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. Last Updated: 07/27/2016

CONFESSIONS OF A RUSSOPHILE: Scrooge's Moscow Mellowing

Not even I, inveterate Russia-basher that I am, have the heart to grumble too much at Christmas time. Moscow, with its snow-covered trees, frosty air and abundance of holiday decorations, is lovely at this time of year. And President Boris Yeltsin appears once more to have made a miraculous recovery, just in time for the foreign correspondent community to go off on our Yuletide breaks with a clean conscience.

So I am almost ready to abandon myself to sentimental ramblings about peace on Earth and goodwill to men.

My hyperdeveloped cynical side is just a wee bit tickled by the knowledge that the bright lights and plump Santas adorning virtually every available surface in the city are not the result of a surfeit of holiday spirit. Nor are they due to the hard-hearted calculations of merchants determined to rake in maximum profit from the orgy of gift-giving.

No, our elegantly ornamented capital is a gift from our elfin mayor, who has once again decreed that local businesses must spread seasonal cheer. It's a time-honored tradition in Russia: If the masses can't be relied on to provide for their own happiness, force them into it. In July, I am incensed by Yury Luzhkov's strong-arm tactics, but in December, I must confess that I welcome the effort.

Now, if he could only get the designer from Rockefeller Center to surround Red Square with giant toy soldiers and gossamer angels, or flood the top of the Lenin mausoleum to make a skating rink. ...

Christmas to me means frozen toes and fingers at the Izmailovo craft market, the smell of sweet fried bread at the metro station and the bitter smoke from shashlik grills wafting over the shoppers.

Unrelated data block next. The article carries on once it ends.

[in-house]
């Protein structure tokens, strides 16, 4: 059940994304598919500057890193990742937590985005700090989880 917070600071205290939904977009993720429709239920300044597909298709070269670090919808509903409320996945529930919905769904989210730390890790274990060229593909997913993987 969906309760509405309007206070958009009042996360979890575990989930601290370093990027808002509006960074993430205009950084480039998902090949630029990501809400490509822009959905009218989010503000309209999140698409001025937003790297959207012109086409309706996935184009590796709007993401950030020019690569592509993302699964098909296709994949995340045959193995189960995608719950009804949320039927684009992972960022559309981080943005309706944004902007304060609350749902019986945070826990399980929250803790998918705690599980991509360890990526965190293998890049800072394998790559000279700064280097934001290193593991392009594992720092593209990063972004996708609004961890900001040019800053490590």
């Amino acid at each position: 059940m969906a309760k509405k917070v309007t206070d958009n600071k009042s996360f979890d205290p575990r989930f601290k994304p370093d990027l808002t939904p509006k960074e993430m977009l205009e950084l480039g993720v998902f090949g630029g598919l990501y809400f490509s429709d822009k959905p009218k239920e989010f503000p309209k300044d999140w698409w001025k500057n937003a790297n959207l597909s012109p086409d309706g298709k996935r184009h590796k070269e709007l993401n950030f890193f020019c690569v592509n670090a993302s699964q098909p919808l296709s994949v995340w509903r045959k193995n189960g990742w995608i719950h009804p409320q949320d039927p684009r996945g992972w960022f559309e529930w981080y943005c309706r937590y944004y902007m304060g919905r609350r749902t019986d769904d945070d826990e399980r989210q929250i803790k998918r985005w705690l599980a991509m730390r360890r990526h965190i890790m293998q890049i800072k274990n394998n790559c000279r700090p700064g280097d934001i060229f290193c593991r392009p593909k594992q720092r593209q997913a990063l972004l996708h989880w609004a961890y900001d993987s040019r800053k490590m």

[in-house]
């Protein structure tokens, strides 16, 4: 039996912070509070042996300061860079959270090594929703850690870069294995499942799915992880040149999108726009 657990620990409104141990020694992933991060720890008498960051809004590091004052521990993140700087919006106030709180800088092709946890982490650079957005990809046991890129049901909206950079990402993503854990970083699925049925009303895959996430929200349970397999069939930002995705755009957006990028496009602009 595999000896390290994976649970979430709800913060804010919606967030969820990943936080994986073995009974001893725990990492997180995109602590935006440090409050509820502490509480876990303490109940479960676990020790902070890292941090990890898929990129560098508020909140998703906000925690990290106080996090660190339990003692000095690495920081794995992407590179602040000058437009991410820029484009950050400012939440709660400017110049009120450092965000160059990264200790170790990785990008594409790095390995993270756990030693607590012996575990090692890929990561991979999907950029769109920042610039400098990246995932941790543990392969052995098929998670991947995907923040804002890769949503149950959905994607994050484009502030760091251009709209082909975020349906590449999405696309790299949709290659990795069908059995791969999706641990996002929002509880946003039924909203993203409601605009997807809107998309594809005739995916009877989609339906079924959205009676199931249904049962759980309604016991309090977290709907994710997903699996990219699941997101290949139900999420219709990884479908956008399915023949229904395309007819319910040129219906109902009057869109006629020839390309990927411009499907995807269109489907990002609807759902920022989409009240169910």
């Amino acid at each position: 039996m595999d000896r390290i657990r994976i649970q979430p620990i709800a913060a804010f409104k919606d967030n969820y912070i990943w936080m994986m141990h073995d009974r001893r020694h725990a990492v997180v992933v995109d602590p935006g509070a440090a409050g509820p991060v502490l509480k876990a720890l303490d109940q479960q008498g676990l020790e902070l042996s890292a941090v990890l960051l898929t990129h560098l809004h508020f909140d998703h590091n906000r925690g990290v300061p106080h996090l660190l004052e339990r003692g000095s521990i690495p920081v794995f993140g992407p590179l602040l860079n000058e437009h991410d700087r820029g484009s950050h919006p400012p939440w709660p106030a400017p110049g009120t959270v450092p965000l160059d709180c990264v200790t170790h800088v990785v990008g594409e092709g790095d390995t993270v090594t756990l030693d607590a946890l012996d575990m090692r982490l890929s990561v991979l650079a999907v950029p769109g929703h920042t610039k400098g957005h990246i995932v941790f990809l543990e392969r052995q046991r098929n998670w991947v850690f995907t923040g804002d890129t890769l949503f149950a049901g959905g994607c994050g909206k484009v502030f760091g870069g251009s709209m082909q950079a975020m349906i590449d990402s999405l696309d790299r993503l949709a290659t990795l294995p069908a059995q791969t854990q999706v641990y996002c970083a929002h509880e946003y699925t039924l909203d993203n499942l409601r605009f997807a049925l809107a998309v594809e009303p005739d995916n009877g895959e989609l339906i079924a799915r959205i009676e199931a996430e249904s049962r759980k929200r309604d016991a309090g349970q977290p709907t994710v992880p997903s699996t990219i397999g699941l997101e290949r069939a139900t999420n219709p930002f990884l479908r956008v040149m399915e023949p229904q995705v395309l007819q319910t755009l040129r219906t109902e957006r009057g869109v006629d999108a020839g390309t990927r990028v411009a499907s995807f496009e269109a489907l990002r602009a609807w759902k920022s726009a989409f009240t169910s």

I spent last weekend, along with just about everyone else in town, dumping most of my disposable income on carved wooden Santas, Christmas ornaments, hand-painted bells and amber jewelry. Over the years I have bought almost everything there is to buy, but December finds me drawn back to Izmailovo like a lemming to the sea.

Western Christmas shopping will seem tame by comparison. I doubt if the salespeople at Macy's can match the tactics of the Izmailovo crowd, which range from the singsong "lacquer boxes, very cheap" to the more aggressive "Buy an apron. No? Why not? No money? Too bad."

Izmailovo shows the best and the worst of Russian business philosophy, and, for me at least, goes a long way toward explaining why the past seven years of experimentation with capitalism have yielded somewhat disappointing results.

The sharks are out for a quick kill: fake fur hats, cheap decoupage matryoshkas, machine-woven rugs sold, with a tear in the eye, as "family heirloom, made by my mother."

There is little thought to cultivating a clientele, or to establishing a reputation. This is the approach that led many of the privatization barons to acquire valuable properties dirt cheap and then, instead of putting money into developing a profitable business, strip them bare. Now they're broke, and looking for handouts. Maybe we'll find Vladimir Potanin or Boris Berezovsky setting up stalls at Izmailovo next year. I'd stay away from them, though.

At the other extreme are the soulful artisans who want desperately to remain above the commercial fray. They are in it for art's sake, and money is just a necessary evil. These are the merchants who, once they sense that you appreciate their work, are almost ready to give it away.

My favorite woodcarver, for example, kept coming further down in price the more I enthused about her wares. I was perfectly willing to pay what she asked for originally, which was modest enough. But as I explained that I had four of her Santas at home, that they were my absolute favorites, and that I was just looking to complete my collection, she melted. It was all I could do to stop her from paying me to take them. This is the Grigory Yavlinsky "high principle, low efficiency" approach.

I end up feeling disgusted with the first group and guilty for exploiting the second. But it's all part of the season.

To cap the holiday experience I went with a friend to see the Nutcracker at the Bolshoi Theater. I displayed a woeful lack of Moscow savvy and paid top dollar to the ticket mafia for seats in the parterre. But a few glasses of champagne and a caviar sandwich in the buffet eased the economic squeeze and I enjoyed the production thoroughly.

I guess I'll save my Scrooge routine for January.